Thru-Hiker’s Gift Guide 2019: Under $50
We polled thru-hikers, our gear review team, and our writer crew to find out what they’d most want to find neatly wrapped and ready to throw into the pack. These are the items long-distance hikers couldn’t live without this past season, recommended straight from their packs.
Here are the gifts thru-hikers, gear reviewers, and the Trek team recommends, all under $50.
PICKY Oats Performance Oatmeal
I loved these. They are $3 a pop, so kind of a luxury—hence, great gift item to send a hiker. You can pour the water right in the pouch, and also they have so many great additional super foods in them, and on one particularly hard windy terrible day in the southern Virginia balds where I had next to no water, I used my last little bit to make one of these. And it was delicious. –Sprout, AT
Glamorise Full-Figure Sports Bra
Larger women and larger-chested women have a really hard time finding a good, supportive, breathable, underwire free bra. I know it is weird to gift a bra, but I’m shocked at how this bra has worked out for me! I’m a 42H and the bra retails inexpensively and comes in a variety of colors. –Shannon Quadres, Trek Blogger
Most hikers don’t know they need a sit pad until they’ve tried one. It doesn’t weigh much or take up a lot of space, so even meticulous packers will be likely to find room in their packs for this gift. Luxury without the weight penalty or inordinate price tag. -Ibex, AT
Lixada Camping Gas Stove
We got this item when our original stove packed up on us on the PCT. It’s $16, 0.88 ounces (25g), and if all you’re really going to be doing is boiling water we don’t think there is a lighter and cheaper choice. -Rancher and Dopple, PCT
Deuce of Spades Trowel
Nothing says Happy Holidays like backcountry bathroom essentials. The Deuce of Spades is UL and helps make it quick and easy to dig LNT-approved catholes to keep our beautiful trails clean.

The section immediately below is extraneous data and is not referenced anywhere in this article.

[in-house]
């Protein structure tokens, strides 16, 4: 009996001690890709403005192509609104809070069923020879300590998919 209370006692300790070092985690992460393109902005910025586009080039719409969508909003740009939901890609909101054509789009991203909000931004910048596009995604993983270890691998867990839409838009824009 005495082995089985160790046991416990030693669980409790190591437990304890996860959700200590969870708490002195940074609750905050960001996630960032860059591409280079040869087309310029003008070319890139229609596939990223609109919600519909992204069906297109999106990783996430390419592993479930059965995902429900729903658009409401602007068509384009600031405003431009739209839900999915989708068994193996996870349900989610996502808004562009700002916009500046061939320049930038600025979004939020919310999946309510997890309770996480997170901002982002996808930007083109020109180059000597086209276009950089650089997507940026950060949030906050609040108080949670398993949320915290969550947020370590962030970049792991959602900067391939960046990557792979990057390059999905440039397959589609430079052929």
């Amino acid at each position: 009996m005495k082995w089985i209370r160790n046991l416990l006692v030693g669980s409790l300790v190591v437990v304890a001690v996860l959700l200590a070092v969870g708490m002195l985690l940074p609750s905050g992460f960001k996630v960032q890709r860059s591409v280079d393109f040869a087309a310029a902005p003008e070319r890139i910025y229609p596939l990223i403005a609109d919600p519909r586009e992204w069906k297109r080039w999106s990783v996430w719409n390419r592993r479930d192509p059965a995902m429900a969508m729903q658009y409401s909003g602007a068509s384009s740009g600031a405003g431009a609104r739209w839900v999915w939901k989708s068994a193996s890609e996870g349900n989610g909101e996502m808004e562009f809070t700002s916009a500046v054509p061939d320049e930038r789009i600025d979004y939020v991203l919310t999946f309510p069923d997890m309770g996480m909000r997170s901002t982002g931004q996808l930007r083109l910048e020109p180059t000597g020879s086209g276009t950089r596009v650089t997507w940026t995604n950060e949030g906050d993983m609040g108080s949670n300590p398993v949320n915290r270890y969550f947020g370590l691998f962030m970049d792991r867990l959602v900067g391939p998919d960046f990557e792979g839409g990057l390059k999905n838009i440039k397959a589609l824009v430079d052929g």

–Baby, Triple Crown; WRHR
Victorinox Swiss Army Classic SD Pocket Knife
All you’ll ever need and light. I only ever really used the scissors to open food packaging. On a whole thru-hike I maybe used the blade eight times. –Camel, AT
This will keep you cleaner than a regular pee rag and is way more sustainable than using toilet paper. Plus, you’re supporting a woman-owned business and product made in the US.
I use a lot of crossover running accessories for backpacking, including these gloves. These are a slim, streamlined pair of next-to-skin gloves I use during shoulder season hiking and backpacking. They’re warm down to the upper 30s as long as you keep moving, and are easy to grip poles with. They fit true to size, and aren’t bulky in my pack. Touch-screen compatible, which, you know, is important. –Maggie Slepian, Managing Editor
Lightweight, slightly thicker (better sleep), still compact like its competition, convenient! –Pace Car, Trek Writer
Columbia Silver Ridge Sun Shirt
A staple on trail and for a good reason. SPF 50, highly wicking, and comes with Polartec Alpha Active Insulation to help regulate your temperature. -Rancher and Dopple, PCT
The original is the best bet, but if you know the hiker is counting grams, opt for the Micro instead of the Mini. The Micro won’t have the same flow rate for as long as the Original, but it is still faster than the Mini. –Maggie Slepian, Managing Editor
Sea to Summit Aeros Pillow
At the end of a long day it’s comfort I want. A warm sleeping bag, a cushy air pad, and a pillow that nestles my head through a long night’s sleep. The Sea to Summit Aeros Ultralight Pillow does just that. The 2.1 ounces for the Ultralight regular are a small price to pay for a good sleep. The pillow inflates with a few breaths and deflates even quicker. It packs small inside my sleeping bag compression sack. Pamper yourself. You deserve it after a long day on trail. -Cassidy, Long Trail
Team Katadyn over Sawyer any day: superior flow rate and there is no way you’re going to drink >1K liters of H2O during a thru-hike. –Pumpkin, AT
Six Moon Designs Silver Shadow Carbon
Let’s be honest, no rain gear is going to keep you dry for long. That’s why I recommend doubling up with a rain jacket and an ultralight umbrella. Works great for beating the heat and staying dry in a downpour. –Bacon, AT
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